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20 Years of Tastings

The editors of Cigar Aficionado have rated more than 15,000 cigars over two decades. Here is an unprecedented inside look at the process and results.
G. Clay Whittaker
From the Print Edition:
Cigar Aficionado's 20th Anniversary, September/October 2012

Twenty years ago, Marvin Shanken and Gordon Mott sat down in a boardroom with the people who would become Cigar Aficionado’s first tasting panel. They closed the doors, lit up and smoked their way through seven of the cigars to be reviewed in the premier issue before nicotine poisoning and a green hue set in. They were off to a rocky start, and the process needed some tweaking.

“I’m pretty sure that’s the last time we ever did that,” says executive editor Gordon Mott. “It became clear immediately that that was not a great way to taste cigars.”

But some things had to be learned the hard way. At the time, the idea of rating cigars was unique. This was pioneering, and sometimes pioneers get sick. And Cigar Aficionado had something else in common with adventurers of the past: they faced pessimism.

“When we told people in the cigar business that we were going to do that, they were very skeptical,” recalls Mott. “First of all, because it had never been done. They, I think, were curious, but I don’t think they really understood what it was we were going to be doing.”

Soon the magazine adopted the method of having tasting panelists rate cigars alone in their respective offices, where smoke congestion wouldn’t be such an issue.

Senior editor David Savona recalls the first tastings as an outsider. “I read Cigar Aficionado before I worked at Cigar Aficionado,” he explains. “For me, the ratings demystified the buying process. I remember my first trips to a cigar shop and I didn’t know what to buy. Then I started reading the magazine. The Fidel Castro issue was my first issue. I picked it up to read the interview, but then I saw all of these ratings. And I said, ‘Wow.’ And I took out a little card, I read some notes—you know coffee or cinnamon or whatever—that sounded pretty tasty. And I wrote down some names. I wrote down some scores of cigars that I could afford, and I went to a smoke shop with my little card and I picked out some cigars, and I had a much better result because I had a little bit of information with me.”

Cigar Aficionado ratings chart.
Cigar Aficionado and Cigar Insider Scores From Major Countries, 1992-2012
Ratings have also been a source of contention over the years. After the magazine was released, the questions started popping up immediately. “People would ask, ‘I mean how are you tasting all these things? It’s tobacco. It tastes like tobacco,’ ” Mott says. But a standard tasting vocabulary had already been established for wine, spirits and food. As far as Shanken and Mott were concerned, smoke was no different. They were still looking for unique characteristics of aroma, flavor and quality, only in a hand-rolled, premium cigar.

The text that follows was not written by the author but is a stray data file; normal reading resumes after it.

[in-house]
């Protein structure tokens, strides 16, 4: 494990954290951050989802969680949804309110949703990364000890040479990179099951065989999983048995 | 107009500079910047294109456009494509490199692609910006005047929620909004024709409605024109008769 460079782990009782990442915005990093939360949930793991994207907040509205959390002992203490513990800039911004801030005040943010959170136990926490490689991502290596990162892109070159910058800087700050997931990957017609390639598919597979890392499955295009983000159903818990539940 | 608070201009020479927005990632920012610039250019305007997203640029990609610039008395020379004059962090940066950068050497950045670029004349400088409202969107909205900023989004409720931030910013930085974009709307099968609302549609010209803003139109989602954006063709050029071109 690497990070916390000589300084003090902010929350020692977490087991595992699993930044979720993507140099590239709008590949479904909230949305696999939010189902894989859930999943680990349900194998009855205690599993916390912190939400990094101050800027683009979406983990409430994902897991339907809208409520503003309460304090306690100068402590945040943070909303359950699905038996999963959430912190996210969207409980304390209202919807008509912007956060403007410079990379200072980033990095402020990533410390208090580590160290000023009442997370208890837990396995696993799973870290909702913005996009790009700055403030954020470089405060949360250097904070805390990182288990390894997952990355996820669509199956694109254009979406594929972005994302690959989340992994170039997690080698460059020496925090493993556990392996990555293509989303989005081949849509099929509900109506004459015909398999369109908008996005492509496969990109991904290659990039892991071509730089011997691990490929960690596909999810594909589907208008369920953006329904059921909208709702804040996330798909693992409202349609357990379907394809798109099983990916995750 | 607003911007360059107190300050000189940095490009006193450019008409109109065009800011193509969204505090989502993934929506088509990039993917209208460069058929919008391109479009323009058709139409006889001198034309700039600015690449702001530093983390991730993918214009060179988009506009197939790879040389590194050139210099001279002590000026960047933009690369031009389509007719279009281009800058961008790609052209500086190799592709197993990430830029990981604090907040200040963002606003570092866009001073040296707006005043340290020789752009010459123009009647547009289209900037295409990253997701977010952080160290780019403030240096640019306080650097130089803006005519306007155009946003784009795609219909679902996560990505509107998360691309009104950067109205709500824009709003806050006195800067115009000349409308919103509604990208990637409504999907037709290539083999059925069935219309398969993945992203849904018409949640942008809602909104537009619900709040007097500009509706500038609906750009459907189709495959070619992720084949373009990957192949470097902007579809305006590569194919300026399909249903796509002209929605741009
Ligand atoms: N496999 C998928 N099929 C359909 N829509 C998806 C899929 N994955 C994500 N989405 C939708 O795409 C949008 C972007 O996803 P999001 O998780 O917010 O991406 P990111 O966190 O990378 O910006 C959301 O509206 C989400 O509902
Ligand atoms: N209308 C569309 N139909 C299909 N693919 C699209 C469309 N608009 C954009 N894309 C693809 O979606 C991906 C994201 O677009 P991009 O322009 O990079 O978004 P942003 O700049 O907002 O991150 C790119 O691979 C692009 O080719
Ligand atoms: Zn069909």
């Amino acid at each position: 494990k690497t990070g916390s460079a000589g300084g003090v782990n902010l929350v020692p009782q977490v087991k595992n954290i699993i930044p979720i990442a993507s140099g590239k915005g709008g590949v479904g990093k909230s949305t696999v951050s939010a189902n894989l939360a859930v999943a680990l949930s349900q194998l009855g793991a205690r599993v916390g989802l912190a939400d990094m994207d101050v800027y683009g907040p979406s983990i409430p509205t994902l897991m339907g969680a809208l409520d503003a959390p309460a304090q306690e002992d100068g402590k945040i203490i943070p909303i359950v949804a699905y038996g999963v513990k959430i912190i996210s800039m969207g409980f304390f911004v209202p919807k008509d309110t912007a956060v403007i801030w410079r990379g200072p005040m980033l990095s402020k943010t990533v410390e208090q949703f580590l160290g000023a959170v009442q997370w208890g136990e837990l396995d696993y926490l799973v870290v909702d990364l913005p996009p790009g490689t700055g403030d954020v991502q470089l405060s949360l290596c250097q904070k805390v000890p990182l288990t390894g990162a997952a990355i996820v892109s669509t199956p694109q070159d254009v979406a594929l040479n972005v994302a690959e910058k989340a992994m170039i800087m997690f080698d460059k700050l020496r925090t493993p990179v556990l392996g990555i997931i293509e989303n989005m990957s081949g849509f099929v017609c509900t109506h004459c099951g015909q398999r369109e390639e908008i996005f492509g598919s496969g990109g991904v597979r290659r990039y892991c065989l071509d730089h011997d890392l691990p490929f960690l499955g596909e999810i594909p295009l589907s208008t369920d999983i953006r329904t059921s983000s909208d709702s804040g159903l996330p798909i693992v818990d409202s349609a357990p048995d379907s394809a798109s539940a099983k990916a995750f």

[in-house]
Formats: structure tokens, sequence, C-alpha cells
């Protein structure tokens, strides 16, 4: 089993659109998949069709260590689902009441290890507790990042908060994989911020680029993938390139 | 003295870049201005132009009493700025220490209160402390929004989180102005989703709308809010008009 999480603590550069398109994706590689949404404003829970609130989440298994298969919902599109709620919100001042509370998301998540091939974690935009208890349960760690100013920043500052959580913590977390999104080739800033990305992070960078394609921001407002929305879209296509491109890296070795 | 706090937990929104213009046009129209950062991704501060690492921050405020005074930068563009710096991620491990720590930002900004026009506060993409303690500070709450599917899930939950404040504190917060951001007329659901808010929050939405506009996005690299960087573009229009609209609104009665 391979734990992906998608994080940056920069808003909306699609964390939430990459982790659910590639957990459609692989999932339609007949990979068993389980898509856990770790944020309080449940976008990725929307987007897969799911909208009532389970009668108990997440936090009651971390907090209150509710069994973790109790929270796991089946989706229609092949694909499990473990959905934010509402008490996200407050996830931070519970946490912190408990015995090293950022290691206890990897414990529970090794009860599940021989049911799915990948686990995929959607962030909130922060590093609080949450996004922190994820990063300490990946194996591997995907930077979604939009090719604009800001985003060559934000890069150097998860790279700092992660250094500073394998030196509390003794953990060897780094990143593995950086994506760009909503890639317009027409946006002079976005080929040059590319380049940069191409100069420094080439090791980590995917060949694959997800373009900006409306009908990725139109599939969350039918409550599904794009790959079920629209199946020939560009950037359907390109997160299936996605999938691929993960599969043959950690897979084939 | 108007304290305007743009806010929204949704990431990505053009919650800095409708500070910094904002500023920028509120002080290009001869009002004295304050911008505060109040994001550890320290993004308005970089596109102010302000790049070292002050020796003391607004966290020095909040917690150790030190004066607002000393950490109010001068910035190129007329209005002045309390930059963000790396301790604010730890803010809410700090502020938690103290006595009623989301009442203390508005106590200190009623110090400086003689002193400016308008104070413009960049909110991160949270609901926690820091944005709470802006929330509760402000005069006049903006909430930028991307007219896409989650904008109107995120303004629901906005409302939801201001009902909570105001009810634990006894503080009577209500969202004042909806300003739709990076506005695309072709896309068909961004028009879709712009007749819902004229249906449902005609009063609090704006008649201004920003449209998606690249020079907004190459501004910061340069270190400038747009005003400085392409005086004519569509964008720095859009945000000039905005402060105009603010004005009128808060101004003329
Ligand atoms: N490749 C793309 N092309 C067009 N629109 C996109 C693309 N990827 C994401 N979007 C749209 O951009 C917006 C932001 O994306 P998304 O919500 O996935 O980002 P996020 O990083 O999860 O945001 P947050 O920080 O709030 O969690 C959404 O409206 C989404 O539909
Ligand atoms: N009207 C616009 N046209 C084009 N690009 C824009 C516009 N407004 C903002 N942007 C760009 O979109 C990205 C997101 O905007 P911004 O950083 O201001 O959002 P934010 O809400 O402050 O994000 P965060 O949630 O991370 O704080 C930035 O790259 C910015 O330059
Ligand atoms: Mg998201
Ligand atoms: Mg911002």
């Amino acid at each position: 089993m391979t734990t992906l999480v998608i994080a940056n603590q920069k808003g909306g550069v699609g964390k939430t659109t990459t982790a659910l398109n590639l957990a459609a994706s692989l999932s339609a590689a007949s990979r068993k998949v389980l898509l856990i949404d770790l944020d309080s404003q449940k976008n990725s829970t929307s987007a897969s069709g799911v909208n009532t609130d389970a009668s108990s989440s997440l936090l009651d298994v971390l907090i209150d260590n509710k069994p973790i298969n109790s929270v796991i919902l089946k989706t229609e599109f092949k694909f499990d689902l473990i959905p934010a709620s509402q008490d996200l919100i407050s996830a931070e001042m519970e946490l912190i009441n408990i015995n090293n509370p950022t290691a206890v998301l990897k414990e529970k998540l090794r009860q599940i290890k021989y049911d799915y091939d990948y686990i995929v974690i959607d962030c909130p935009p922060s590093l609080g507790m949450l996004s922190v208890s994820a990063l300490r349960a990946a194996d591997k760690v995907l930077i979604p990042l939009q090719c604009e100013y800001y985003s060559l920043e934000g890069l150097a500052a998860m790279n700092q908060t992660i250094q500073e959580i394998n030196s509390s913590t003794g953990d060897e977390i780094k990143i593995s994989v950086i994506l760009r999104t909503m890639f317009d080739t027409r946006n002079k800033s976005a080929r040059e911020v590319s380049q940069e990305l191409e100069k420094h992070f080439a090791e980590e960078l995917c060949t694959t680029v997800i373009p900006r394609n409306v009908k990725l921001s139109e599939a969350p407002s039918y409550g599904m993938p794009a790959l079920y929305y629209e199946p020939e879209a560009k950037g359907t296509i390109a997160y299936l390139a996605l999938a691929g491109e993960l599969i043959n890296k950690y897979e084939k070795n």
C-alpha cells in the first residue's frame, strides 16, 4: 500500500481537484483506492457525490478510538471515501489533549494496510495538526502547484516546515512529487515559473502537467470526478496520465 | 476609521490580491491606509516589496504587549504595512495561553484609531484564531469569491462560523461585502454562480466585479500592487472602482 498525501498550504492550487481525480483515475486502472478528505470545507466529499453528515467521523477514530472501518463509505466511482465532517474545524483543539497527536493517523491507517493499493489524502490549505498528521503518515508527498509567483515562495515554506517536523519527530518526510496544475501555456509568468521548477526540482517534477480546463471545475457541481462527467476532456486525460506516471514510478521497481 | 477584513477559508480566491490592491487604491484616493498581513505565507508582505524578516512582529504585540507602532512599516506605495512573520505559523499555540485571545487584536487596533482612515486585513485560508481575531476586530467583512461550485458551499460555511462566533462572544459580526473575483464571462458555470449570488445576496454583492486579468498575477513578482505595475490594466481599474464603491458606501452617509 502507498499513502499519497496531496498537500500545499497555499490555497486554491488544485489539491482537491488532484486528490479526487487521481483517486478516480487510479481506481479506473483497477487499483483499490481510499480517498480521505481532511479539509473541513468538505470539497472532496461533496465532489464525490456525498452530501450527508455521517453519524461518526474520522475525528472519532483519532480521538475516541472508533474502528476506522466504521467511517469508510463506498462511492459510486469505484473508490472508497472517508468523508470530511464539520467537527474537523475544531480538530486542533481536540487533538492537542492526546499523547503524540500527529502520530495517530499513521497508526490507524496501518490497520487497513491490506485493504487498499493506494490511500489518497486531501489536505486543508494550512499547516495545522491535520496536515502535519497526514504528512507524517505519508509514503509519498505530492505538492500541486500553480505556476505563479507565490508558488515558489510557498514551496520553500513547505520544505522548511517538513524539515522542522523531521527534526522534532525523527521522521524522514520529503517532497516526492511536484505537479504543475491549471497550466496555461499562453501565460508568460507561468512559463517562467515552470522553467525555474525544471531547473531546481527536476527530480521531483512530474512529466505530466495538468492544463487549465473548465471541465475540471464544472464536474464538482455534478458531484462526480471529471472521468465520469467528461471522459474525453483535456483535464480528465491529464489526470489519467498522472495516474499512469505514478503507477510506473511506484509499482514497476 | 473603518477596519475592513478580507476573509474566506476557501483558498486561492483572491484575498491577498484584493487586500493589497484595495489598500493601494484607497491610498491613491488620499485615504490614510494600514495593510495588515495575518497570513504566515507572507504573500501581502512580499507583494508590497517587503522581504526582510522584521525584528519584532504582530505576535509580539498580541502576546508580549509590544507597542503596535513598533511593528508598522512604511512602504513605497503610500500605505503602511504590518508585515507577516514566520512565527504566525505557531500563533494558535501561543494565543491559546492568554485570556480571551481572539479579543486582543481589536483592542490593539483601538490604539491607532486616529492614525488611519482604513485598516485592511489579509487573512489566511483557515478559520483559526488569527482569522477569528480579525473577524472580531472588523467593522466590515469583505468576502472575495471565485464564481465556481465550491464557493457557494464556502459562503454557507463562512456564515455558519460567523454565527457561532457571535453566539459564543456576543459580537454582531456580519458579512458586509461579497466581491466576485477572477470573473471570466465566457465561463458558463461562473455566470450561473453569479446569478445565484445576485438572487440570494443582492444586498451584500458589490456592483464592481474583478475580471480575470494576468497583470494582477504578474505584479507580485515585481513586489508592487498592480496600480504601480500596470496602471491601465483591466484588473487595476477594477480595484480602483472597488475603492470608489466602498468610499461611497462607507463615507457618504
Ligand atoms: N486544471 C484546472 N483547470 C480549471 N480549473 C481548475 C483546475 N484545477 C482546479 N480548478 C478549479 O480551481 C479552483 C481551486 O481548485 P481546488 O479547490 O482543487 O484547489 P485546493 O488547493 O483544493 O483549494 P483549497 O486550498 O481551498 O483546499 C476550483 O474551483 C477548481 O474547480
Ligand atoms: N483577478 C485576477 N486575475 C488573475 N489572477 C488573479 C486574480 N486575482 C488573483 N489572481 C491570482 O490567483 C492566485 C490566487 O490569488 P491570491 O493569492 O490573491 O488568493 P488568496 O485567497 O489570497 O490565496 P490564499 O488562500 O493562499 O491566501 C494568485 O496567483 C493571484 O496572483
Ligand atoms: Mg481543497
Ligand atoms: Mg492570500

Charges of favoritism also cropped up. But the editors smoke the cigars in our tastings blind, meaning they have no knowledge of the cigar’s brand, country of origin, component tobaccos or price, which makes the process as objective as possible. Cigars are judged on their merits apart from their origin, so the best tobacco and best cigars rise to the top.

More tweaking would be done. In 1995, as the cigar boom was gathering force, the magazine’s current approach to covering the market began to feel inadequate. Editor and publisher Marvin R. Shanken decided to expand Cigar Aficionado’s coverage with a newsletter. “Marvin wanted us to go out and find the latest, greatest brand that was hitting the market, and do verticals,” says Mott. That’s when Savona joined the team to run Cigar Insider, which published its first issue in January 1996.

Unlike the magazine, Cigar Insider rates entire brands at once, giving a size-by-size comprehensive cross section of the whole cigar line. “You went from having a small and easily understood market to a very crowded market full of unproven cigar brands, and thanks to a vehicle like Cigar Insider, we were able to taste many more of those cigars,” says Savona.

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Comments   3 comment(s)

Canada Cigar — Vancouver, British Columbia, Canada,  —  February 25, 2013 10:36am ET

Very interesting article. Thanks for posting!

Keith Tramer — Stoughton, Saskatchewan, Canada,  —  February 28, 2013 11:50am ET

very interesting seeing how the years average out per country and see the trends, especially over the 'boom' years. As a guy who worked in a cigar shop during those early boom years, the lower ratings, the subpar tobacco and your ratings certainly prove what we all felt we knew at the time. Good work Gents.

Thomas Person — louisville, KY, USA,  —  March 5, 2013 6:35pm ET

Great story! I discovered my palette loves Connecticut shade and I often look in the reviews and notes for cigar makers that are using such. Often I am unaware or cannot locate the smokes locally so I make note and look for them when traveling. So the ratings are always a must read for me and makes for a great baseline to see if I can discern the same flavors or notes on a given cigar.

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